Now over a week into the launch of the new NHS coronavirus track and trace app; how is it doing and how many people are now self isolating as a result of using it? After months of various different issues with the app build, and costs soaring into the millions of pounds – how is the app going to be used and is it going to make a difference?
The NHS Covid-19 app in simple terms, is set to give notifications to people through their phone if they have been near another app user that has logged that they have a positive coronavirus test. The notification will instruct those people to self-isolate for two weeks in order to reduce the passing of the virus.
The app also has a feature on it that allows users to scan the much-resurgent QR codes; to “check-in” to a large variety of venues across the country from pubs, restaurants, gyms and even some workplaces. They will also then receive a notification at any point in the future telling them to self-isolate should someone who later logs that they have had a positive coronavirus result; having visited that same venue.
Staggeringly, the NHS Covid-19 app has already been downloaded by (correct as of yesterday, Monday 28th September) 12.4 million devices which makes it the fastest downloaded app in the history of Britain. This comes even despite early teething problems and issues with privacy which may have deterred some users from downloading the app. It can be classed as triumphant, though; with a large willingness from a huge portion of the population to download the app and do their part in order to try and help stop the spread of the virus. There are however some people who are finding confusion in what to do with the app; and where to get it from.
The app itself is available on the App store on iPhone and on the Google Play store for Android devices which is the same way you would download and install any app on most smartphones. It should also be noted, though; that the app can only be used on smartphones and isn’t compatible with tablets or smartwatches if people had preferred that method. This is likely due to the need for camera compatibility.
One criticism of some people is that the app will only work with versions of iPhone later than the 6; operating on iOS 13.5 or later; and alternatively on Android 6.0 or later. This has sparked complaints regarding the availability of the app to people who do not have the technical ability or availability in order to have the app installed on their phone. Many people have also worried about how much of the phones battery life will be taken up by this new app which will seemingly be scanning constantly for other user’s phones; with Bluetooth needing to be switched on at all times in order for the app to work.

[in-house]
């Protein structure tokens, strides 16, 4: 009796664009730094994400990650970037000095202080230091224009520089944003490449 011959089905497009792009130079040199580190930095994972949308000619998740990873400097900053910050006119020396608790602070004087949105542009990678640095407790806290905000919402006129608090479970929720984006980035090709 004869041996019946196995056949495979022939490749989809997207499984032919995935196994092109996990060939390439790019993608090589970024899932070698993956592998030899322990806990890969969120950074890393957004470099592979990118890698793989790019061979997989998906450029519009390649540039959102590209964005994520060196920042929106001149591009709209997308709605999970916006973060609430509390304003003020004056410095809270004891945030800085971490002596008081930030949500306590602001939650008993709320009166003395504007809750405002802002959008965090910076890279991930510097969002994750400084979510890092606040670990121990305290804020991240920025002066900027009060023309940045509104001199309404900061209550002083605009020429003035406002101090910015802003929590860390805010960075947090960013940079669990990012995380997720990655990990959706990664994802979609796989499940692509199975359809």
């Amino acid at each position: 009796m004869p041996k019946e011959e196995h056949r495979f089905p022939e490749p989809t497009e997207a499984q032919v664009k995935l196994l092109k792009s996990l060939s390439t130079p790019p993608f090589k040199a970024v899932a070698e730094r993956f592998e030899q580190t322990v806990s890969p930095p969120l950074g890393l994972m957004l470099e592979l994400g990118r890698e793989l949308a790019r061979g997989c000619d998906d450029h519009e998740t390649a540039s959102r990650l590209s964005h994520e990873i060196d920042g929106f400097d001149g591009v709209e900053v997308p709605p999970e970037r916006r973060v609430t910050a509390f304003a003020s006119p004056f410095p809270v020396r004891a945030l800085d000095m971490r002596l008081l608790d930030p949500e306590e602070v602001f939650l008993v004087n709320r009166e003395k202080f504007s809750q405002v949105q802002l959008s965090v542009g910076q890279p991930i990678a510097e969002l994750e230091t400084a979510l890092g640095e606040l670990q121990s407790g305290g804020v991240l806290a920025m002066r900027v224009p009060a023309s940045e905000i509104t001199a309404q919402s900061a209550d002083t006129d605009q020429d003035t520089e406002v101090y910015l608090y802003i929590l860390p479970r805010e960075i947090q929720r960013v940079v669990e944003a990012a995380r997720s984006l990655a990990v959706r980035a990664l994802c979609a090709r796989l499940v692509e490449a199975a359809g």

The app is powered by a Google-Apple crossover, which uses the Bluetooth to keep an anonymous contact log of anyone you come into close contact with for longer than 15 minutes – this is supposed to be the amount of time at which infection rate vastly increases. When the app is installed on two people’s phones, the bluetooth will be used in order to exchange a “digital handshake” which will swap keys between the devices after a minimum of 5 minutes – the actual strength of the Bluetooth signal is then used to help determine the distance between the two phones/people.
Another point of contention for the app; though, is that users are required to enter if they have coronavirus symptoms or a positive test result in order to trigger an alert to be sent to people who have come into close proximity with them; and in turn, tell them to self-isolate. The system’s algorithm will determine if there has been a close and long enough interaction between yourself and the person you have been into contact with that has logged a positive result; and then make a decision on whether to tell you to self-isolate or not.
Some people have raised issues when it comes with patient privacy; in particular Dr Yves-Alexandre de Montjoye who is head of the Computation Privacy Group at Imperial College London explained:
“We need to do everything we can to help slow the outbreak. Contact tracing requires handling very sensitive data at scale, and solid and proven techniques exist to help us do it while protecting our fundamental right to privacy. We cannot afford to not use them.”
In response, Matt Hancock argued against those privacy concerns and has claimed that data would only be held as long as it was needed – all data will be handled according to the highest ethical and security standards.
Mr Hancock continued: “If you become unwell you can securely tell this new NHS app, and the app will then send an alert anonymously to other app users who you’ve been in significant contact with.”